Community Research and Development Information Service - CORDIS

Parasite antigens for diabetes treatment

A global epidemic, there are several hundred million people with diabetes. A European study explored the use of worm antigens as a novel treatment for diabetes.
Parasite antigens for diabetes treatment
Diabetes is a group of chronic disorders associated with high blood glucose levels. There are two types of diabetes, type 1 — an autoimmune disorder caused by the destruction of the insulin-producing pancreatic beta cells and type 2 — caused by insulin resistance. Insulin resistance is the outcome of adipose tissue inflammation and cellular composition alterations.

Accumulating evidence indicates that the increase in diabetes prevalence over the years could be due to environmental factors. One such factor could be the loss of parasitic worm (helminth) infections in developed countries. Parasitic helminths are potent modulators of the host immune system and they also affect responses to other antigens. Scientists believe that the absence of helminth infections could suppress responses associated with preventing insulin resistance development.

To investigate this phenomenon, the EU-funded HELMINTH & DIABETES (Helminth-induced regulatory mechanisms that prevent the onset of diabetes) project used the non-obese diabetic (NOD) mouse model for type 1 diabetes. The aim was to identify the helminth-induced regulatory mechanisms that mediate protection against diabetes onset.

Results indicated that infection with the nematode Litomosoides sigmodontis prevented the onset of type 1 diabetes in these animals. Mechanistic insight showed that it depended on the anti-inflammatory cytokine TGF-b but was independent of regulatory T cell responses. Importantly, researchers showed that administration of the nematode antigen LsAg with pro-insulin therapy at a point where animals had developed insulitis prevented diabetes onset. This combinatorial treatment increased regulatory T cells and maintained pancreatic islet physiology and function.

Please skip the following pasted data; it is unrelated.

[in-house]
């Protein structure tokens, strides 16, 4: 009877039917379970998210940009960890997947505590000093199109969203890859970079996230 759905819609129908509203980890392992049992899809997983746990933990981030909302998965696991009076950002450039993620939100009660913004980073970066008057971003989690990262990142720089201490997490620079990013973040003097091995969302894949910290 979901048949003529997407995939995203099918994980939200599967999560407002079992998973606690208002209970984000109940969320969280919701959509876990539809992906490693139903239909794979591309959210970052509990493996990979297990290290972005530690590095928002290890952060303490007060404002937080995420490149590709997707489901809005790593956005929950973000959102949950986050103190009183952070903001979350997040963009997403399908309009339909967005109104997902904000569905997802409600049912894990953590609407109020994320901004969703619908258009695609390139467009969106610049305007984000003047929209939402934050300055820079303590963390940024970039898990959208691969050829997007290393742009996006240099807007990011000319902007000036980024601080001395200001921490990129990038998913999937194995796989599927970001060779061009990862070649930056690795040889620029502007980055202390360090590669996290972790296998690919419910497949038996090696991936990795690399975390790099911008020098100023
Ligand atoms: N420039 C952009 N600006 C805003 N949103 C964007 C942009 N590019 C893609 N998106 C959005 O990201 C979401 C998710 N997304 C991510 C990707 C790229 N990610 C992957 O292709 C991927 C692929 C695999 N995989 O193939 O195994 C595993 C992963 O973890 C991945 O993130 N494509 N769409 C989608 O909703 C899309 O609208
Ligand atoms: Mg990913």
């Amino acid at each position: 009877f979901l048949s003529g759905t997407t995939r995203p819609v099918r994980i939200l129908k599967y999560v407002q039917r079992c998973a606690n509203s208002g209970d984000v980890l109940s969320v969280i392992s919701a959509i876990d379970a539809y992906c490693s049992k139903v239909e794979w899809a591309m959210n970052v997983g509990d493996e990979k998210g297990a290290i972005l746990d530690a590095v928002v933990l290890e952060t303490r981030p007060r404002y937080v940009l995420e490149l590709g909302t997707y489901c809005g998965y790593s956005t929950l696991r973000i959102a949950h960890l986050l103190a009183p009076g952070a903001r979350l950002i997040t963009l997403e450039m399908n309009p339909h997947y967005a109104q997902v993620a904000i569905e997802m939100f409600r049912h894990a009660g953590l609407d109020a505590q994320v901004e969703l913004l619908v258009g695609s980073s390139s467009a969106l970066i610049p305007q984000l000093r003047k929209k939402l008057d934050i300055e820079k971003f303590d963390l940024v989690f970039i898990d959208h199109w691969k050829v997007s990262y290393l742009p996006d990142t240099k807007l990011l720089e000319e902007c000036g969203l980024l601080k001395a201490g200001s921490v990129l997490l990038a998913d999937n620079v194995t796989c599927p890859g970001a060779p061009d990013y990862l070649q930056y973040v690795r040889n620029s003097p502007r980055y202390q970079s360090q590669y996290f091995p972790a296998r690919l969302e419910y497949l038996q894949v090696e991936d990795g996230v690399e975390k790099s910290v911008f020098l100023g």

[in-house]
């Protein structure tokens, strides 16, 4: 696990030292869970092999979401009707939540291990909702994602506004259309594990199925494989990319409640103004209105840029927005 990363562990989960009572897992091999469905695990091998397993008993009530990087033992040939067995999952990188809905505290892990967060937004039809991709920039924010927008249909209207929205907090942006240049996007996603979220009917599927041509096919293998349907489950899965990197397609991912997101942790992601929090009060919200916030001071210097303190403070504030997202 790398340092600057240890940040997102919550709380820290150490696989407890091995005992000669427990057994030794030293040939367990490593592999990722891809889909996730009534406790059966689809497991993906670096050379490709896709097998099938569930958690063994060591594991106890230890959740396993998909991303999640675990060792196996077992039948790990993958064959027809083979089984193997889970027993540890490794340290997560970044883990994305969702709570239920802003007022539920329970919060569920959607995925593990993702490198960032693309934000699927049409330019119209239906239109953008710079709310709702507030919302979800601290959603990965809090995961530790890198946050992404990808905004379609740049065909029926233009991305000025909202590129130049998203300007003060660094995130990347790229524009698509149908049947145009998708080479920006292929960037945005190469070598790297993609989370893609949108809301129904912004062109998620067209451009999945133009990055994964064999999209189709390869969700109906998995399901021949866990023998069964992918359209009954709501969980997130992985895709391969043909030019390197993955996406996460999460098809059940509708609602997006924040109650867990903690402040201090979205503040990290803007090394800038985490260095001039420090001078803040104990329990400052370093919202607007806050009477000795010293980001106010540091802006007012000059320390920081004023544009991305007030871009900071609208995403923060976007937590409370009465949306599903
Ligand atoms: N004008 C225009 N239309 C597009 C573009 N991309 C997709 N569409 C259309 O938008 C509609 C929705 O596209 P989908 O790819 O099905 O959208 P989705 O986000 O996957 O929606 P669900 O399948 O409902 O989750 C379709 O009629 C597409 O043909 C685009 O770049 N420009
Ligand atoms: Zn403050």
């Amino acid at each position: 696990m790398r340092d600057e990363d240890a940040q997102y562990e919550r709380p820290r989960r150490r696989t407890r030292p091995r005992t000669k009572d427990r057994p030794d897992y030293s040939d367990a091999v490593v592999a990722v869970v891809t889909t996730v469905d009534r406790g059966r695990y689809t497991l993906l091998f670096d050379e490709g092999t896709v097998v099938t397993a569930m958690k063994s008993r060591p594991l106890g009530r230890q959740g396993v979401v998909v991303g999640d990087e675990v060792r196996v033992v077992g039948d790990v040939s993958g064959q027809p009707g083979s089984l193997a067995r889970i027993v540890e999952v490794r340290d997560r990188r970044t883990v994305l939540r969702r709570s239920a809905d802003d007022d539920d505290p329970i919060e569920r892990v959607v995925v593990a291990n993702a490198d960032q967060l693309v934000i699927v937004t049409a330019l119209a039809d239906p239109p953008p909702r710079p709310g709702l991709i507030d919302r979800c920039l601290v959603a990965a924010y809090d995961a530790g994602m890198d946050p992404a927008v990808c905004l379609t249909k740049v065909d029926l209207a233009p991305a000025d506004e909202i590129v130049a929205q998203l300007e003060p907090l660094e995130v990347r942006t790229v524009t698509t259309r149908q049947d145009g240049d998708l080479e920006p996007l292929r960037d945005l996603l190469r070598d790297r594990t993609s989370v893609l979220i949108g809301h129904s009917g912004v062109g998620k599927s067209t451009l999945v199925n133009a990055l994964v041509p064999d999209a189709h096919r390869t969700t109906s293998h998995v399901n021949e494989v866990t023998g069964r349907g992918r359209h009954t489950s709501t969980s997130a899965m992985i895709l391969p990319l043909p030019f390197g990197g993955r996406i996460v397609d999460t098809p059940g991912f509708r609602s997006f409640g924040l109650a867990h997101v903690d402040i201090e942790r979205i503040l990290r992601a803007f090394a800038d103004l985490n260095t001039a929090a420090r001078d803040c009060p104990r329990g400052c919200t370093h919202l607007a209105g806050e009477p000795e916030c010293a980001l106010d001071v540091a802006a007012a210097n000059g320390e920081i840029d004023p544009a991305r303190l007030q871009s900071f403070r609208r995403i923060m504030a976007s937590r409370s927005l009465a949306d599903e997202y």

Similar results were seen in diet-induced obese mice where nematode antigens improved glucose tolerance. Intriguingly the cellular composition within the adipose tissue resembled that of lean mice and gene expression analysis further supported a molecular switch to insulin sensitivity. Furthermore, administrations of helminth antigens increased energy expenditure via the browning of subcutaneous adipose tissue.

The therapies proposed during the HELMINTH & DIABETES study have important clinical consequences as they could delay the onset or progression of diabetes and ameliorate associated pathology.

Related information


Parasite antigen, diabetes, treatment, insulin resistance, helminth infection, TGF-b, LsAG
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